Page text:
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Quorn booms as "flexitarians" increase. Watch

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    "Flexitarian" - just a bunch of upper middle class liberal millennials seeking attention.
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    (Original post by AmeliaLost)
    I've never roasted it without lots of rosemary and thyme. Without that then no, it doesn't taste like very much.

    I don't really follow your process. It still means you're not eating an animal though, so the ethical reasoning still stands. Just because you're duping your taste buds with whatever it is that you find tasty doesn't suddenly erase the positive ethics. Do you disagree with people with murderous tendencies taking that out with hack'n'slash games rather than just murdering people?? If more people consume less meat, then that's a good thing on lots of fronts, with few reservations on the method.
    It's a fairly simple train of thought, you're trying to complicate it.

    You don't like eating meat, or other people eating meat. Why do you want to eat something that tastes like meat, and therefore allows you to feel like you're eating meat at the time?
    I can a benefit if you disagree with the ethics of meat production, but surely you want to distance yourself from that feeling and industry?
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    (Original post by Tubbz)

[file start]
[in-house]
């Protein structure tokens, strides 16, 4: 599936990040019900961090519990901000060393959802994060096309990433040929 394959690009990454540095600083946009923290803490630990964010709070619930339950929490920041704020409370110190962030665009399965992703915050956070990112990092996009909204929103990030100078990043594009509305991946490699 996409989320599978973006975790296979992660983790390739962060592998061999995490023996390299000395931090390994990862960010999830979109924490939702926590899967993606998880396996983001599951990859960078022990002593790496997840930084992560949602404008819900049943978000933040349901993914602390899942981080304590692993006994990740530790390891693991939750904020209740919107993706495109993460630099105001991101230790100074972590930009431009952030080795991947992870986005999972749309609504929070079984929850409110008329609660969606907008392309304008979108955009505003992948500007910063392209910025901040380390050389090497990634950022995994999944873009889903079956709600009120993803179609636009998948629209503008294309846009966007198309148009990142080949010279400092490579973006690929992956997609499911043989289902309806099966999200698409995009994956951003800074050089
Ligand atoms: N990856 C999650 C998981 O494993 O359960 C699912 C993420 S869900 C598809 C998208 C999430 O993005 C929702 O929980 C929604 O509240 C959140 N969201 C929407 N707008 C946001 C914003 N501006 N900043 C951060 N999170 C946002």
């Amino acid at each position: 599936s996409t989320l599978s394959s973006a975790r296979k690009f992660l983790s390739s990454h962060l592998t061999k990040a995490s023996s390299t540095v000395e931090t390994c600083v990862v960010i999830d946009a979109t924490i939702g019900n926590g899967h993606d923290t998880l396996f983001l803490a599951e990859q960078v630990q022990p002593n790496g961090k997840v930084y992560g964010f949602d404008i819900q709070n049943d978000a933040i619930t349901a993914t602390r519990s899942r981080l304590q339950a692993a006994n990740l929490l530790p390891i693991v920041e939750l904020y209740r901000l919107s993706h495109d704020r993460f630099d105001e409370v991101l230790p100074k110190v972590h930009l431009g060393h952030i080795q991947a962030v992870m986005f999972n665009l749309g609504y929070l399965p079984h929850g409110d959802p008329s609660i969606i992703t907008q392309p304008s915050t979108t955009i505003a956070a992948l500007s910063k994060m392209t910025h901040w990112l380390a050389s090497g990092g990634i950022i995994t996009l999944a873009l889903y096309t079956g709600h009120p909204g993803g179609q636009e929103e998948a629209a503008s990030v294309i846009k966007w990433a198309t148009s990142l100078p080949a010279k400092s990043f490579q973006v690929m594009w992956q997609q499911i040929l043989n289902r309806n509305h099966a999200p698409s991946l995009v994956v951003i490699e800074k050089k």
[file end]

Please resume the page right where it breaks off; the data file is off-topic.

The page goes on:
It's a fairly simple train of thought, you're trying to complicate it.

    You don't like eating meat, or other people eating meat. Why do you want to eat something that tastes like meat, and therefore allows you to feel like you're eating meat at the time?
    I can a benefit if you disagree with the ethics of meat production, but surely you want to distance yourself from that feeling and industry?
    You don't like eating meat, or animals being killed -> you find meat tasty, delicious umami, so hard to give up, and no other flavours trigger the same pleasure centres -> you find something that tastes like meat, no death involved -> no animals die and you get to eat tasty stuff guilt free
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    (Original post by AmeliaLost)
    You don't like eating meat, or animals being killed -> you find meat tasty, delicious umami, so hard to give up, and no other flavours trigger the same pleasure centres -> you find something that tastes like meat, no death involved -> no animals die and you get to eat tasty stuff guilt free